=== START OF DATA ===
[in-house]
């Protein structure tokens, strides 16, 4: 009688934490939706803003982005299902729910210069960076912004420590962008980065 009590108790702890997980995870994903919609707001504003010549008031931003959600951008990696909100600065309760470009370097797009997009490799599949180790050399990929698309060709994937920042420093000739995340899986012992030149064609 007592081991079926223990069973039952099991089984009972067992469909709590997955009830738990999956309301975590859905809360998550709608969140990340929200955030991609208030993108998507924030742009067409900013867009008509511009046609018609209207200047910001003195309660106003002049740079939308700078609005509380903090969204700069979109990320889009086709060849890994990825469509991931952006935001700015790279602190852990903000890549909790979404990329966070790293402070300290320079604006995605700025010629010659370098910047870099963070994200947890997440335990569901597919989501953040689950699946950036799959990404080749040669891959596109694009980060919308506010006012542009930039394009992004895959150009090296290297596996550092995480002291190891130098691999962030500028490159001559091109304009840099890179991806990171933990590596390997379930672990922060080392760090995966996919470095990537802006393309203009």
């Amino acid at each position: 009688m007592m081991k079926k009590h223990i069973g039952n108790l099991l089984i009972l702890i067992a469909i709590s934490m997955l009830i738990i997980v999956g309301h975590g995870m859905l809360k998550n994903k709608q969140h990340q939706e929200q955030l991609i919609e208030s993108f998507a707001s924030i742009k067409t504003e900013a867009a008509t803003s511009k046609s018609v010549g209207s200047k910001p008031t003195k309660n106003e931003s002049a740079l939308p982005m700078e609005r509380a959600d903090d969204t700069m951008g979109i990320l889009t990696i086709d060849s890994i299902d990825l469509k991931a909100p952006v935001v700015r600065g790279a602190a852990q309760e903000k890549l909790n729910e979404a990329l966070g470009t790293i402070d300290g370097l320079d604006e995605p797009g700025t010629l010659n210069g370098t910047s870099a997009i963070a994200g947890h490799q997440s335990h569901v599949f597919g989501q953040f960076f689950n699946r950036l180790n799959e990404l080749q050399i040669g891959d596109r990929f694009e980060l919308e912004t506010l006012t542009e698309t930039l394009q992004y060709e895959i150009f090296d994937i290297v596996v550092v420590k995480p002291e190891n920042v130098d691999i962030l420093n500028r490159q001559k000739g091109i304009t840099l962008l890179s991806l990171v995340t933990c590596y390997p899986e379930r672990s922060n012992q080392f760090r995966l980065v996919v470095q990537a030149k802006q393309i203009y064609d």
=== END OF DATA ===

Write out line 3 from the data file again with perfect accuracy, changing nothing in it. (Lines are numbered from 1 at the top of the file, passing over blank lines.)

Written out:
């Amino acid at each position: 009688m007592m081991k079926k009590h223990i069973g039952n108790l099991l089984i009972l702890i067992a469909i709590s934490m997955l009830i738990i997980v999956g309301h975590g995870m859905l809360k998550n994903k709608q969140h990340q939706e929200q955030l991609i919609e208030s993108f998507a707001s924030i742009k067409t504003e900013a867009a008509t803003s511009k046609s018609v010549g209207s200047k910001p008031t003195k309660n106003e931003s002049a740079l939308p982005m700078e609005r509380a959600d903090d969204t700069m951008g979109i990320l889009t990696i086709d060849s890994i299902d990825l469509k991931a909100p952006v935001v700015r600065g790279a602190a852990q309760e903000k890549l909790n729910e979404a990329l966070g470009t790293i402070d300290g370097l320079d604006e995605p797009g700025t010629l010659n210069g370098t910047s870099a997009i963070a994200g947890h490799q997440s335990h569901v599949f597919g989501q953040f960076f689950n699946r950036l180790n799959e990404l080749q050399i040669g891959d596109r990929f694009e980060l919308e912004t506010l006012t542009e698309t930039l394009q992004y060709e895959i150009f090296d994937i290297v596996v550092v420590k995480p002291e190891n920042v130098d691999i962030l420093n500028r490159q001559k000739g091109i304009t840099l962008l890179s991806l990171v995340t933990c590596y390997p899986e379930r672990s922060n012992q080392f760090r995966l980065v996919v470095q990537a030149k802006q393309i203009y064609d």